In spite of the additional 625 nurses working in schools, the intensity of demands related to COVID-19 has made it nearly impossible for PHNs to engage in their usual comprehensive school health work to address critical health and wellness challenges. The inability to focus on school health more broadly has been a challenge for PHNs.
The ministry of health has surveyed all PHUs to gather some initial, early evaluation data on this initiative. Data are currently being analyzed and results will be shared when available.
From the perspective of RNAO and OPHNL, the initiative has been a successful one. From the advocacy that initiated it, through to its implementation and PHU-based delivery, it has provided invaluable support to schools across the province. The recommendations to government for this initiative were clear and consistent from the start. RNAO and OPHNL used a collective approach in terms of the specific advocacy work related to the initiative. And as the program successfully progresses, both organizations will continue their collaboration to advocate for safe schools, and to ensure new hires in the PHN role have ongoing access to a robust orientation program that provides timely, evidence-based information.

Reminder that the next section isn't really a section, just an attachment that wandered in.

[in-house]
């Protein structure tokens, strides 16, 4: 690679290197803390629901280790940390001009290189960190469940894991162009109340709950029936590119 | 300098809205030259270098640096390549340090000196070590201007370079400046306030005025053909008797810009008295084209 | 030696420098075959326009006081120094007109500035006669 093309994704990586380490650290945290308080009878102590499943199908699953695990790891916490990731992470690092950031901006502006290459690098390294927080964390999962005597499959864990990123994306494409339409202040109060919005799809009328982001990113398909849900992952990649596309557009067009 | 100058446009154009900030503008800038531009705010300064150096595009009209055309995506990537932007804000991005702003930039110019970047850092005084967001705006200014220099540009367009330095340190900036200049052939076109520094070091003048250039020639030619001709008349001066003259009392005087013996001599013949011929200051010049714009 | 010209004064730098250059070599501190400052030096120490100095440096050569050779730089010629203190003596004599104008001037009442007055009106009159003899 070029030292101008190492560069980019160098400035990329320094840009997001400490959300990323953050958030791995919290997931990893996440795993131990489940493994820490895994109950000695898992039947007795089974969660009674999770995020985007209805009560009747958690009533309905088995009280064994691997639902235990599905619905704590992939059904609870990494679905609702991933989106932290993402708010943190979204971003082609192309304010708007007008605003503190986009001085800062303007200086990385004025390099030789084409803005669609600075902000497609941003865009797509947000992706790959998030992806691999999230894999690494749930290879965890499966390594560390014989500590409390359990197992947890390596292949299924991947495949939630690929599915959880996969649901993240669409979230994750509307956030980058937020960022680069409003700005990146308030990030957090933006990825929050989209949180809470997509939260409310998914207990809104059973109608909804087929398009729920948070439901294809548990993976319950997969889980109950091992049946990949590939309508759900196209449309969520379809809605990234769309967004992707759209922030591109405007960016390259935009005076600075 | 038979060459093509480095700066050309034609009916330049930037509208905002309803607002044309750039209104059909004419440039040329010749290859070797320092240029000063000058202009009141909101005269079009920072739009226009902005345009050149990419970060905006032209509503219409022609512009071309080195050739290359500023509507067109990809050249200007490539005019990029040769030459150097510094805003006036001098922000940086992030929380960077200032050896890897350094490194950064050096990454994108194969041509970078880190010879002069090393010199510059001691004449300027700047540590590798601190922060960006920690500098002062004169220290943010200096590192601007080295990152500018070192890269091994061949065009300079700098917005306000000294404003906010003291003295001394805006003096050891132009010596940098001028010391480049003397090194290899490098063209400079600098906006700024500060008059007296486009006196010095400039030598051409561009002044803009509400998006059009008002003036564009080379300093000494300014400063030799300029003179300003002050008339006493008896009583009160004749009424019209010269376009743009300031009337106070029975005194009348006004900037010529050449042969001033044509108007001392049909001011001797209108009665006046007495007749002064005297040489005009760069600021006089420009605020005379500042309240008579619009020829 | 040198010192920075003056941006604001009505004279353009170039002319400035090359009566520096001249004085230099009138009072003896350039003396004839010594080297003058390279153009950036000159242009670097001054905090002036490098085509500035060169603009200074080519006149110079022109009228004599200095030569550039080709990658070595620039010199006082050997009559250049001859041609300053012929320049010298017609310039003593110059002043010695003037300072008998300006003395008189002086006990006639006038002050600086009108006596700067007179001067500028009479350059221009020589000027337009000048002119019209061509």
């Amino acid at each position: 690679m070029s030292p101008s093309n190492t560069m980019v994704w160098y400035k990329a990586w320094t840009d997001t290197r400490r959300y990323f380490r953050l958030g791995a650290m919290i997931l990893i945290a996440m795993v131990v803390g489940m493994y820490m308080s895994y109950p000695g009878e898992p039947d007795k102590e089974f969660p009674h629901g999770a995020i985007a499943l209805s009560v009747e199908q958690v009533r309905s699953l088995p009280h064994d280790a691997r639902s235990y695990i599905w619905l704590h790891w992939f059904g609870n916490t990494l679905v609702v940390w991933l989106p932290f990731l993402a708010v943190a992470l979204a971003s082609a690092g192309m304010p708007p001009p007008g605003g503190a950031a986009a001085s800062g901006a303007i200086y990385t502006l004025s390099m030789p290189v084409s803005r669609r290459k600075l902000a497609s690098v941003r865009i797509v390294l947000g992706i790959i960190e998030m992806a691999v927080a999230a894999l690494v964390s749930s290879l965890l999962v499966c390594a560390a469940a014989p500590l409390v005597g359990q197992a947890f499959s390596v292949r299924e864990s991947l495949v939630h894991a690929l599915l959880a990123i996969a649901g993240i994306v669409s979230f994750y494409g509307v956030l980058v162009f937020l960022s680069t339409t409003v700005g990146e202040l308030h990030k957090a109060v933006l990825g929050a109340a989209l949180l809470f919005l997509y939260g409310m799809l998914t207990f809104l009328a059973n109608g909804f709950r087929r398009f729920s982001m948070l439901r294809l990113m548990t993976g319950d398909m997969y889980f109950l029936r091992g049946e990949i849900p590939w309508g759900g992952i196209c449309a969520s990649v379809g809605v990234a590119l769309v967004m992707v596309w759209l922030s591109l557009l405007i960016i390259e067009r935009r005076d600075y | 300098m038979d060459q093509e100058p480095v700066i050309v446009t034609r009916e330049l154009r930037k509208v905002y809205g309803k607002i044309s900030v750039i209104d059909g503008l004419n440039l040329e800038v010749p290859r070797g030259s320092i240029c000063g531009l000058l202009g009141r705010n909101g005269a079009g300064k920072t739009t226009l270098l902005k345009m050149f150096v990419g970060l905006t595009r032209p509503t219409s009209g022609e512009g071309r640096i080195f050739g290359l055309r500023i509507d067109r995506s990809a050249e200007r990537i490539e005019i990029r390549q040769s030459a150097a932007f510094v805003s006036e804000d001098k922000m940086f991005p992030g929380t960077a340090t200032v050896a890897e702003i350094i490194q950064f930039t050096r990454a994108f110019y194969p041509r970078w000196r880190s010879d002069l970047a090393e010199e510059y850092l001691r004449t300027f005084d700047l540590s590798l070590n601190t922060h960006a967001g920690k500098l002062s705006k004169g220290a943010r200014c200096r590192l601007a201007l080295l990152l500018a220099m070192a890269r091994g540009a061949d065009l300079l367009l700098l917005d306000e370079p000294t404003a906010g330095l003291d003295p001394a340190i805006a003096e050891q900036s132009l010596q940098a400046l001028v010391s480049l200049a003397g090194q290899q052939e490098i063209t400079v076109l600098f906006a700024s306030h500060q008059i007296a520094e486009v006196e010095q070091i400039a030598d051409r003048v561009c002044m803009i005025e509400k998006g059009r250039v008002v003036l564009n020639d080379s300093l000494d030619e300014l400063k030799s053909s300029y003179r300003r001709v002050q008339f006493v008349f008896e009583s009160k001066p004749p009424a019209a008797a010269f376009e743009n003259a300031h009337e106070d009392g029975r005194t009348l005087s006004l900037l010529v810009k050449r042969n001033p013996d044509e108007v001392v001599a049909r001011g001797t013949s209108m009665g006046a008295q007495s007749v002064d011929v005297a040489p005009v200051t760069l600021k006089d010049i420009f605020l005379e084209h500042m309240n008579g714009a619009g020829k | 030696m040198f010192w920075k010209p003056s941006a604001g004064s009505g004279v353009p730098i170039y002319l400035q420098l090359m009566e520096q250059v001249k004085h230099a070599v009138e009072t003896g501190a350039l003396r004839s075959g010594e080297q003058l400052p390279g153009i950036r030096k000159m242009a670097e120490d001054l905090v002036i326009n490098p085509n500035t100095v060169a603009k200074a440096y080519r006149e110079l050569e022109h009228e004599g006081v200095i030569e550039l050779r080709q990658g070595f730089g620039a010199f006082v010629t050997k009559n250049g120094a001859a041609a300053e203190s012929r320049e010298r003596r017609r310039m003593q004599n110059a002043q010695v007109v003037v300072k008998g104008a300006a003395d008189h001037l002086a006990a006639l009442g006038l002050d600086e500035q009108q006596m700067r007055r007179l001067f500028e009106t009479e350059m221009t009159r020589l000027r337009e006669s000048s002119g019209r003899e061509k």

MOH EOC Situational Report
We are posting each day the Daily Situational Reports from Ontario's MOH EOC at RNAO’s website. That way, you can access the Ministry’s guidance at any time.
For a more detailed Ontario epidemiological summary from Public Health Ontario, you can always go here.
The Ministry of Health has informed that there will be no Situation Report on December 25, 26, 27 & 28. Here is a segment from the Situation Report #333 for 24 December:
Case count as of December 24, 2020 / Nombre de cas le 24 decembre 2020
Area / Région
Case count / Nombre de cas
Change from yesterday / Changement par rapport à hier
Deaths / Décès
Change from yesterday / Changement par rapport à hier
+ 6 845
+ 2 447
Staying in touch
Please continue to keep in touch and share questions, comments and challenges. Send these to me at email@example.com and copy my executive assistant, Peta-Gay (PG) Batten <firstname.lastname@example.org>. RNAO’s Board of Directors and our entire staff want you to know: WE ARE HERE FOR YOU!